Vodnjan | Olive Oil and so much more…

Biked with another blogger from Barbariga to Vodnjan. It’s approximately a ten mile ride with views of olive groves and the Adriatic Sea to keep you inspired as you pedal the last few miles up a moderate climb into the ancient village. This area is the unofficial olive oil capital of Croatia, so our main destination was to attend a tasting at one of the local businesses. We arrived a few hours early and casually rode around to check out this cute and interesting town. Came to discover a great juxtaposition of old structures with new art throughout the village. There are about forty modern murals painted on walls giving the town a very unique vibe.

We stopped at a café in a square for coffee and to get directions to “Chiavalon,” the olive oil business where we would partake in the tasting. Enjoyed the local color sitting in the sun watching the world go by.We determined from the accents we overheard and through subsequent conversations that Italian is the predominant language in this town versus Croatian, adding to the uniqueness factor. Next to this café we saw a small building that said Eco Museum, so since we had time we thought we’d check it out. The museum is set up to show how life in the town was in the past with a stone oven, stone “washing machine” and a working water hand pump inside. Generally a place like this holds a few moments of interest for me and I’m ready to move on, but this place had a special quality. You could somehow envision yourself living there.  The hostess, Jennifer, explained that the museum was really established by the community to help collect donations to support the last two remaining donkeys in the village that work in the local vineyard since the owner could no longer afford to take care of them. The place now truly took on this homey, community supportive environment. Jennifer offered us a taste of some local aperitifs which were delicious. She then asked us if we wanted to watch some short films about the donkeys as well as on local craft production. As we watched these fascinating and charming shorts being projected on a centuries old whitewashed stone wall we were brought a glass of wine made from the grapes harvested from the land of the donkey’s owner. She also served some plum marmalade that Jennifer’s grandmother in-law made. Wait, what kind of museum is this ???? We finished with interesting conversation sipping mint infused water that was made by her mother in-law. I couldn’t make this stuff up. Perhaps this treatment was special as we connected, I don’t know, but traveling at this time of year (late September) with less tourists can help create these magical moments. OK, now we’re going to the main event – what a day.)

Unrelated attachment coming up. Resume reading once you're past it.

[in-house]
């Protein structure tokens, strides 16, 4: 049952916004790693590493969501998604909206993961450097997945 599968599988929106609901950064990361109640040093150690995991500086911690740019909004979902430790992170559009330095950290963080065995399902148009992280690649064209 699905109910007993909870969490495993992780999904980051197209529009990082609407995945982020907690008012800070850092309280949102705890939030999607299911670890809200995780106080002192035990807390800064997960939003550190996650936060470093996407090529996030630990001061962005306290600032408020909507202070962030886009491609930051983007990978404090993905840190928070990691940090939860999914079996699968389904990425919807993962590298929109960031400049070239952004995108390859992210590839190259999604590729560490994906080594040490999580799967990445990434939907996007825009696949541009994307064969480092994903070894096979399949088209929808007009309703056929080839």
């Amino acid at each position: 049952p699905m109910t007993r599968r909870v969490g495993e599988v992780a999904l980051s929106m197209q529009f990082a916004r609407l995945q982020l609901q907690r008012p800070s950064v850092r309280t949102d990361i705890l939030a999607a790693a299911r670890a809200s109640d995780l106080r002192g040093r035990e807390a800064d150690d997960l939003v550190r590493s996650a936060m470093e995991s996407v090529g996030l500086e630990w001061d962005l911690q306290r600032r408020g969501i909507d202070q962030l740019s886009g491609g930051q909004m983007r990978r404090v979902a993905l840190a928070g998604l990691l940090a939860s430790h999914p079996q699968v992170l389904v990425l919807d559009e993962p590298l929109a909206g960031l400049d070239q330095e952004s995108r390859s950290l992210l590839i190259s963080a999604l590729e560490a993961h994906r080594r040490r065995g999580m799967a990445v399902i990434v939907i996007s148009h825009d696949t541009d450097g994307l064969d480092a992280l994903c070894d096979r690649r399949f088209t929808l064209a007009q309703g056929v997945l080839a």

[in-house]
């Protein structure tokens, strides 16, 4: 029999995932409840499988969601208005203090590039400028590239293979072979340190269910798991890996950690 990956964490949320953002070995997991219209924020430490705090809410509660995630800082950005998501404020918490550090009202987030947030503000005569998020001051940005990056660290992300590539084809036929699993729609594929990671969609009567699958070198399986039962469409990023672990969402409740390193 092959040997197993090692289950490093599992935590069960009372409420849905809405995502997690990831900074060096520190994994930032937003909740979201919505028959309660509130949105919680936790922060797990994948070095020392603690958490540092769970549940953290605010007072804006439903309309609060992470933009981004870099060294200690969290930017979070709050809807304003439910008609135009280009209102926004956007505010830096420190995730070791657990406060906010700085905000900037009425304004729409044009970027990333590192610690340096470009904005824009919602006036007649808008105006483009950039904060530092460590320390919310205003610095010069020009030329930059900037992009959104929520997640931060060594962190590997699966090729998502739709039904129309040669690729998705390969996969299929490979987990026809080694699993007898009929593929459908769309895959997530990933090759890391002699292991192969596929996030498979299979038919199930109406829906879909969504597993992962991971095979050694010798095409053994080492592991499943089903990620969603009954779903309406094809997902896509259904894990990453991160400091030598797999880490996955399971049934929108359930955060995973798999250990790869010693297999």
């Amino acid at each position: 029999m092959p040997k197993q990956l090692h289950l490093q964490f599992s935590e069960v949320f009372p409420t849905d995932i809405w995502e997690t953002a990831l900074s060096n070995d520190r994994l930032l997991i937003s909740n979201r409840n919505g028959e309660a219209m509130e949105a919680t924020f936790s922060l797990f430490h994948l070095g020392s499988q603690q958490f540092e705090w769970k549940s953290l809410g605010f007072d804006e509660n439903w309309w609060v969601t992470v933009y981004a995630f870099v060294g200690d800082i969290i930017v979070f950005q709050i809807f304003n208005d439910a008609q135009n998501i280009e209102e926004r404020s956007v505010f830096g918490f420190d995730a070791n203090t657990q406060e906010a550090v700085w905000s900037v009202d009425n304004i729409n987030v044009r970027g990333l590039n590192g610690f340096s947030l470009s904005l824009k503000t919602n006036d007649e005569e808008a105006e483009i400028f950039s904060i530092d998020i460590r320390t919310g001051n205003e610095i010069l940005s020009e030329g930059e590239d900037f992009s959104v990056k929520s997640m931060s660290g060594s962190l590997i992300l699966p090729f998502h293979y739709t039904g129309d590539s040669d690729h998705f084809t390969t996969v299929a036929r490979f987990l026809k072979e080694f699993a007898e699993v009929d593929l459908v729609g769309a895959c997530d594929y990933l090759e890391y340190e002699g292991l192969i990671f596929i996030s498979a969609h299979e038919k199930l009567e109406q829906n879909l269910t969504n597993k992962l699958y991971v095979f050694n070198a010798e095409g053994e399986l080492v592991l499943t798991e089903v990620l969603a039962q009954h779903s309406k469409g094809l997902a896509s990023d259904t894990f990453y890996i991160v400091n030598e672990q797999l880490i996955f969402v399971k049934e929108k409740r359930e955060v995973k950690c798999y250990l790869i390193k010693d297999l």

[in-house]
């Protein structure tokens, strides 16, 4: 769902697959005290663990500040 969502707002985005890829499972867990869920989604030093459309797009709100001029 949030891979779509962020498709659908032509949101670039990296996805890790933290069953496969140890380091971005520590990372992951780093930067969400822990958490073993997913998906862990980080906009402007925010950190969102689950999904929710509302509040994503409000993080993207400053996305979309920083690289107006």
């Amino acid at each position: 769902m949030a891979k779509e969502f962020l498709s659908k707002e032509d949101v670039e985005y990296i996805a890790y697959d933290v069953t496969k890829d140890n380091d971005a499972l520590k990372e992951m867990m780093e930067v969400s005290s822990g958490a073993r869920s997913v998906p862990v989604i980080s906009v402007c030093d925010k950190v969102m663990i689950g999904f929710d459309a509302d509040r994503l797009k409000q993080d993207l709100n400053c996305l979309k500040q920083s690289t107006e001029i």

We meandered the streets of Vodjnan (read that as a bit lost), and eventually came to the really charming business of Chiavalon Olive Oil. It’s a beautiful garden setting with about 150 olive trees in the backyard. (They have a total of 7,500 trees sprinkled around the local region). They are an organic grower, a term often thrown about these days but as the tour progressed learned that they go to great extents to honor this designation as well as substantially beat the standards for oil to be considered the gold standard of “extra virgin.” Our knowledgeable and personable host Tedi, explained that much of Croatia’s groves through a turn of history are truly organic. During the communist era of about forty years many of the jobs were focused in the cities, so only small family olive businesses continued and many commercial operations went out of business. The trees remained, but not harvested, etc. The positive impact of this was that most groves throughout the world in the 60’s and 70’s used DEET for spraying their trees. By not being sprayed the trees and ground have remained toxic free, a real benefit in the fast growing world of organic growing and consumer sentiment. The downside is the industry here lost forty years of marketing. Time to catch up. The outdoor walk in the grove then migrated into the visually stunning tasting room. A fun and interesting lesson on what to look for in olive oil ensued along with some new ideas for its use.

We left Vodjnan with memories of wonderful sights and tastes, and pondered these with a smile as we now got to speed downhill on our bikes what felt like almost all the way to Barbariga.

Written by guest blogger Bob Ackley